To get all obligatory greetings out of the way, I hope everyone had a happy Thanksgiving where they spent their break enjoying good food, the company of their families and not being stuck on a Greyhound bus.
While I normally enjoy any break available to me as well as the Thanksgiving holiday, as it is the one time when I can eat a turkey leg like Conan the Barbarian without the usual reactions of disbelief and disgust from my family, this break was a lot less enjoyable because of the change to semesters.
Most people may not have minded their commute back home, but for someone like me who has no car and lives in Connecticut, a commute back home is a harrowing ordeal worthy of a Liam Neeson film.
For the longest time, I would travel to and from Ohio by plane, which was not necessarily luxurious, but it was quick and effective. It was also expensive. So, for the past year, I had to try something new and find a way home at a more affordable cost. I did that by riding the Greyhound bus.
Normally, I would never want to ride the bus. I’ve heard the rumors and stereotypes of the Greyhound system, but I was trying to be more accommodating to my mother, who didn’t appreciate always having to pay for plane tickets so I could come home. So, I suggested that I take the bus, as it was marginally cheaper.
While it was indeed cheaper, it was by no means worth the cost. The Greyhound bus lives up to every stereotype bestowed upon it. If I had the courage to hitchhike my way back to Connecticut, I would have, but I’ve seen The Hitcher with Rutger Hauer, and no thanks. I don’t want to know what happens to an eyeball that has been punctured.
Then again, when comparing the type of people who ride Greyhound to Rutger Hauer, Hauer comes in a close second to people who I would prefer spending a long car ride with. People who ride on Greyhounds range from fairly normal to insane.
There have been people who lost their ticket and, rather than respond in a rational matter, they scream about it, accuse every person they see of stealing it, and refuse to settle down until security has to escort them outside. This has happened three times since I started riding Greyhound.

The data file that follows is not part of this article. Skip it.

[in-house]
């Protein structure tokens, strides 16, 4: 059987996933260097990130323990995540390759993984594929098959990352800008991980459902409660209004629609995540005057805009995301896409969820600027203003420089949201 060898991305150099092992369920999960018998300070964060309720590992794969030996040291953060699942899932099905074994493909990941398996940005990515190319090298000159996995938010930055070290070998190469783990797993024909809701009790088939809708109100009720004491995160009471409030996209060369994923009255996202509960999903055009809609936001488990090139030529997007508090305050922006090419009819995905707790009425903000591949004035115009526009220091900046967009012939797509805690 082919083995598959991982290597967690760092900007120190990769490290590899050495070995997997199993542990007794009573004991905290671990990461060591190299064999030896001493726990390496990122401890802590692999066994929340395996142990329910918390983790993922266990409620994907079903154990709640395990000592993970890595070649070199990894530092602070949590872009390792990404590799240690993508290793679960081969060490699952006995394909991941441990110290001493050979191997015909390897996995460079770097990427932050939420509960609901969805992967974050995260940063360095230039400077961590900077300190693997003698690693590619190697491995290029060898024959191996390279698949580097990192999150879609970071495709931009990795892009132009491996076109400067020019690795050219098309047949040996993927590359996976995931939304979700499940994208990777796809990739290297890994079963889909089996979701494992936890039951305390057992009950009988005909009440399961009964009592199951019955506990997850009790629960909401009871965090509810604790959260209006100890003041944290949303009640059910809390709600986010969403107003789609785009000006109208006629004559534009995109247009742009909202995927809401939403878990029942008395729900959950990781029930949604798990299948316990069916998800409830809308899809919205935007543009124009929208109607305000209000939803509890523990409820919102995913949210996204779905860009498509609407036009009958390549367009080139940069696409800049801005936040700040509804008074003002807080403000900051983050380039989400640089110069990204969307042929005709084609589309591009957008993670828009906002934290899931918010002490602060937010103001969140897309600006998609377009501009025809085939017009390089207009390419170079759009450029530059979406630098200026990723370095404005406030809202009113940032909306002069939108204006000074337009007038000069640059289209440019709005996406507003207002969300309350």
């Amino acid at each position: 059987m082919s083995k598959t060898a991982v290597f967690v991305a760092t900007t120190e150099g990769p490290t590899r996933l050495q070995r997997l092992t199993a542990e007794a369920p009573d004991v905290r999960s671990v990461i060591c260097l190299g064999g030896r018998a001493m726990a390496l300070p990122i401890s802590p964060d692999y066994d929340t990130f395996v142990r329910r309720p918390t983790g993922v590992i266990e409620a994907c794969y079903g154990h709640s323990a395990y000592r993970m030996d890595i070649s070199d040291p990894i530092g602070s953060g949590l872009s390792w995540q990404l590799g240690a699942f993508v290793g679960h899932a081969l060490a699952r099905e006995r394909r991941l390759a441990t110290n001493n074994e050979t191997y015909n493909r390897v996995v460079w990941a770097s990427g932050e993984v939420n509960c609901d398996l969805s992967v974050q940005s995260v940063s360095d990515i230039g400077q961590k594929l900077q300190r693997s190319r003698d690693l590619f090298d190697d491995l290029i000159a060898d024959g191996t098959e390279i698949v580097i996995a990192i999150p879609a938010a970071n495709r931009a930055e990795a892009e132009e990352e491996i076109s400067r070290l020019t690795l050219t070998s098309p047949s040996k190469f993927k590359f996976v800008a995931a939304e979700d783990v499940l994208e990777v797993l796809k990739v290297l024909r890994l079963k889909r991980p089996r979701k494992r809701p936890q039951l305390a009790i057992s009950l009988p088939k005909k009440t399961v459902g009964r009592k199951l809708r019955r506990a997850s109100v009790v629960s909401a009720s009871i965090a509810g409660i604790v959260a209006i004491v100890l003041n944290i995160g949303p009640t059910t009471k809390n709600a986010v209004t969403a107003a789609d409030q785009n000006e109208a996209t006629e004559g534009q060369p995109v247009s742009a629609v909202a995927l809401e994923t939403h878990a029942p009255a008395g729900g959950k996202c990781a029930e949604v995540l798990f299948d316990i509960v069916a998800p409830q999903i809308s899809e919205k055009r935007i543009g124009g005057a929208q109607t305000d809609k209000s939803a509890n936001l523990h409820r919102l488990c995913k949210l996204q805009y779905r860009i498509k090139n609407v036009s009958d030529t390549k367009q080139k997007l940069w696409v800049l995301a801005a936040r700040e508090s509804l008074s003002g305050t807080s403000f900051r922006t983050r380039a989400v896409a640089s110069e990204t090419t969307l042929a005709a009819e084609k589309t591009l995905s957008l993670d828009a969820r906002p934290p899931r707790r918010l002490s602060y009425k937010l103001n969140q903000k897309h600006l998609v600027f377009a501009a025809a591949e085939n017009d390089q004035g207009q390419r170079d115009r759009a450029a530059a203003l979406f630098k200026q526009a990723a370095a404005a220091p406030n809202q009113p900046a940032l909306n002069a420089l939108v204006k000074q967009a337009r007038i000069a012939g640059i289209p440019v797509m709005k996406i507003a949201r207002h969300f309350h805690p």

The only thing that has happened more frequently than that during my time on Greyhound is people asking me for money, and those same people offering me drugs. It’s OK though, because so far they have only offered me weed, and I’ve been dealing with that for years here. In fact, those drug dealers made my time stuck in multiple terminals feel like another walk down Mill Street.
What doesn’t make me feel nostalgic is the agonizing time it takes to get to my final destination. Typically, a car ride from my home in Connecticut to Ohio is about 10 hours, but for reasons that still baffle and anger me, that same distance on a Greyhound bus is a little more than 24 hours.
But that’s OK, I love waiting around the New York bus terminal for three hours, subsiding on diet soda and terminal sandwiches made out of soggy bread and dog-food-quality tuna and suffering from the horrible pains in my stomach I get every single time I take the bus.
For the life of me, I can’t comprehend why that happens.
Back when OU was on the quarters schedule, I tolerated the long bus ride because I knew that I wouldn’t have to take that same ride again for more than a month. But now, a good portion of my five-day vacation was spent trying to avoid the homeless men in bus terminals who I didn’t give change too.
While I had to take the bus down home for Thanksgiving, I didn’t have to take the bus back to Ohio. For that, I am thankful.
Dennis Fulton is a senior studying journalism at Ohio University and a columnist for The Post. Tell him about your nightmarish Greyhound rides at firstname.lastname@example.org.